The Best Dining Experiences in Mexico City

Mexico City Has Stupendous Dining

Mexico City –​ el DF, for Distrito Federal -- is a movable fiesta. Sampling the local fare in Mexico's capital gives any visitor a deep appreciation of Mexican cooking traditions…and shows how scantily represented Mexican cuisine is in the States. These are some of the most outstanding dining experiences to be had in el DF.

01 of 08

Restaurante Arroyo

Restaurante Arroyo's chow is as colorful as its bright entrance.

Max Jacobson

Av. Insurgentes Sur 4003, Sta Úrsula Xitla, Tlalpan, 14000 Ciudad de México, CDMX, Mexico
Phone +52 55 5573 4344

Suspend disbelief when you enter Restaurante Arroyo, the world's largest Mexican restaurant. Its vast rooms seat more than 2,200 avid diners. Equally outrageous is Restaurante Arroyo's ceiling, abloom with multi-colored paper bunting.

Food is prepared in open hearths, where women in traditional Mexican dress grind spices, fry pork skin, and pound fresh tortillas. Restaurante Arroyo specializes in barbacoa, or slow-roasted mutton. Pre-Columbian, only-in-Mexico foods not for the faint of heart include escamole, moist ant larvae often called "Mexican caviar."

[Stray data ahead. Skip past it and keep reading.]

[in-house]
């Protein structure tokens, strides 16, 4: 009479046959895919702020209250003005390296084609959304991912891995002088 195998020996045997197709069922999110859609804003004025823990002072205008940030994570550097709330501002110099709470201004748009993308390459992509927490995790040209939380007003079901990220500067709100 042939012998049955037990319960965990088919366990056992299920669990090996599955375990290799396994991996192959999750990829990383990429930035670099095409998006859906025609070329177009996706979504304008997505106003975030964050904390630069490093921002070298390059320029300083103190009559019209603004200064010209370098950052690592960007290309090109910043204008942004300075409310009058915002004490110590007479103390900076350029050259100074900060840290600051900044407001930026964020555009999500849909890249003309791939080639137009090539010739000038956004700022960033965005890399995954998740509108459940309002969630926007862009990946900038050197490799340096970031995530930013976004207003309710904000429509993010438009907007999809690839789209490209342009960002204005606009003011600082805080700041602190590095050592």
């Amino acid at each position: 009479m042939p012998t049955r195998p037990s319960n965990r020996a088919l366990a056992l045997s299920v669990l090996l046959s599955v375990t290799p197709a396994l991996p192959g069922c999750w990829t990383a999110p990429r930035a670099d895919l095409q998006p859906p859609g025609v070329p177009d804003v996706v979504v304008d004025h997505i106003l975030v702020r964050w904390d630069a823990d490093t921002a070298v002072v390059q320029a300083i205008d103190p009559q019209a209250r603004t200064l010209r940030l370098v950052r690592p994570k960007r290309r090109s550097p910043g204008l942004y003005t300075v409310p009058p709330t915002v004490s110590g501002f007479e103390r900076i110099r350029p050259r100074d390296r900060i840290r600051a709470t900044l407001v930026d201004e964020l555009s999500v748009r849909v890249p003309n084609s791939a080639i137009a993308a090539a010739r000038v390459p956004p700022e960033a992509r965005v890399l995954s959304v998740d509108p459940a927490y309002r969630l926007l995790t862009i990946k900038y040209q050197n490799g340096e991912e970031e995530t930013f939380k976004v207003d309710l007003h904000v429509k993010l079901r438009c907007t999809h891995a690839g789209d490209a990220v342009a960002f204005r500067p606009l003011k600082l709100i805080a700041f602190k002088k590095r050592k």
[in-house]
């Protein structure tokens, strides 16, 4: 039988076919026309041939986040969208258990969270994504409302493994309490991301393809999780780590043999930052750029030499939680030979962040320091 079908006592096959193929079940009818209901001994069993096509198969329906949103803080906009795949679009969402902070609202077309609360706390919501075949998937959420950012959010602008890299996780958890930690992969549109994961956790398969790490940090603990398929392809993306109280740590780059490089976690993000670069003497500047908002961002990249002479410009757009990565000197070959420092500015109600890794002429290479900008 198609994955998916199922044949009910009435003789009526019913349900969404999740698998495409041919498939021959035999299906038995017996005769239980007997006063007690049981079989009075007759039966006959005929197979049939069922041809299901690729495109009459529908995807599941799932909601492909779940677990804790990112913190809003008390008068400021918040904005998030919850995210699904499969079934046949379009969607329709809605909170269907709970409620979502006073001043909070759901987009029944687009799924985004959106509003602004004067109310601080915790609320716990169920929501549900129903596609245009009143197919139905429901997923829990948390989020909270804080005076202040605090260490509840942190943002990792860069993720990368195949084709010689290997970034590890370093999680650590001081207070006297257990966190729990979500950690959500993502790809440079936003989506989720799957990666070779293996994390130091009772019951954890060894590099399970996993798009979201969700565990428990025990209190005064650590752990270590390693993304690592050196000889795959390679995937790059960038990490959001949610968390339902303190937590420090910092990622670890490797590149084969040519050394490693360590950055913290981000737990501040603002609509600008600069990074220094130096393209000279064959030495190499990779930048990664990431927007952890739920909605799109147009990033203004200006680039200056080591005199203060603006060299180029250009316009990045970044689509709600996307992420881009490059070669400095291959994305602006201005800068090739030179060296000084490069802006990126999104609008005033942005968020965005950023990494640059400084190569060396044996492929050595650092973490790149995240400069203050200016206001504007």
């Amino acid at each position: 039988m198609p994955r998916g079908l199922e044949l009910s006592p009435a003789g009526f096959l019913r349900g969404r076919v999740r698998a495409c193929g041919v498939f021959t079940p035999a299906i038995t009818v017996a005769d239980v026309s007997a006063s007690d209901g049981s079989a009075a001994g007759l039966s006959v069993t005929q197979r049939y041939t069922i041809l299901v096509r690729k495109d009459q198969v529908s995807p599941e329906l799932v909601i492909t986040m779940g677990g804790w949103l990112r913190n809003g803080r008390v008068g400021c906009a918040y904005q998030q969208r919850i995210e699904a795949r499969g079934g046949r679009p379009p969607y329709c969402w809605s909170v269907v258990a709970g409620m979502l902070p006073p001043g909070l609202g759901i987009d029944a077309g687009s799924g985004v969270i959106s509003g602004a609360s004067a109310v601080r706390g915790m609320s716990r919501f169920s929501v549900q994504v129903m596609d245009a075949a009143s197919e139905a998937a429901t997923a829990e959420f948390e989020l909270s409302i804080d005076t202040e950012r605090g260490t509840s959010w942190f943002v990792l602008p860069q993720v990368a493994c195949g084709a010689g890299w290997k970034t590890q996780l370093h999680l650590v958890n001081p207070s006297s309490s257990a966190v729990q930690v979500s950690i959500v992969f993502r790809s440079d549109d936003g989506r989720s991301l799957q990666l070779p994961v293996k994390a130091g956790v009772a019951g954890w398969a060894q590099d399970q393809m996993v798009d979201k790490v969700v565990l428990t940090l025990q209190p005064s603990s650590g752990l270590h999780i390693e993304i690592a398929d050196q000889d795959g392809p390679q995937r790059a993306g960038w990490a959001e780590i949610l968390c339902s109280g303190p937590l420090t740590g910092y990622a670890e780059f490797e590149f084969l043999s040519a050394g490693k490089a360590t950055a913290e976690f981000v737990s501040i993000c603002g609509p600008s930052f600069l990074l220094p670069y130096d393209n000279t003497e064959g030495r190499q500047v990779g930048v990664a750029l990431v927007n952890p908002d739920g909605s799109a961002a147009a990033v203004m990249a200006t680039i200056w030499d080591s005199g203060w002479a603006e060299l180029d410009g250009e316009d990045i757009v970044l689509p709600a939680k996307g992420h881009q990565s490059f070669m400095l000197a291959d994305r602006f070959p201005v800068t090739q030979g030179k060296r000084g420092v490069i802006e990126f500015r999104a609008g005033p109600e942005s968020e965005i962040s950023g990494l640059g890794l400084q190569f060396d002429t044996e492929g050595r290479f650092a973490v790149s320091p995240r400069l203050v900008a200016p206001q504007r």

Restaurante Arroyo is a boisterous place. Mexican beers flow freely, and mariachi bands roam the dining rooms. Sometimes, they attain a decibel level you hear only on a runway.

  • Restaurante Arroyo: Insurgentes Sur 4003, Tlalpan, Mexico City
02 of 08

Las Danzantes

Tuna with hot habañero sauce at Las Danzantes in Mexico City.

Max Jacobson

Parque Centenario 12, Coyoacán TNT, Coyoacán, 04000 Ciudad de México, CDMX, Mexico
Phone +52 55 6585 2477

Las Danzantes' patio faces the historic square in upscale Coyoacan, one of Mexico City's most beautiful neighborhoods. Sitting here is reward enough for a DF visitor.

Add the glorious Oaxacan cooking by Chef Omar Díaz, and you have an unforgettable experience. Las Danzantes serves a spectacular quesadilla made with Oaxacan cheese inside an hoja santa, an emerald-green medicinal leaf serving as a tortilla wrapper.

Intrepid eaters should dare themselves to try the tacos de chapulin, crunchy, chili-crusted…grasshoppers. For diners seeking something slightly less exotic, the tuna with habañero sauce (shown) has a wicked bite of hot pepper.

  • Las Danzantes: Jardin Centenario #12, Coyoacan, Mexico City
03 of 08

El Pendulo

El Pendulo&#39;s <i>chilaquiles</i> are killer.

Max Jacobson

Hamburgo 126, Juárez, Cuauhtémoc, 06600 Ciudad de México, CDMX, Mexico
Phone +52 55 5208 2327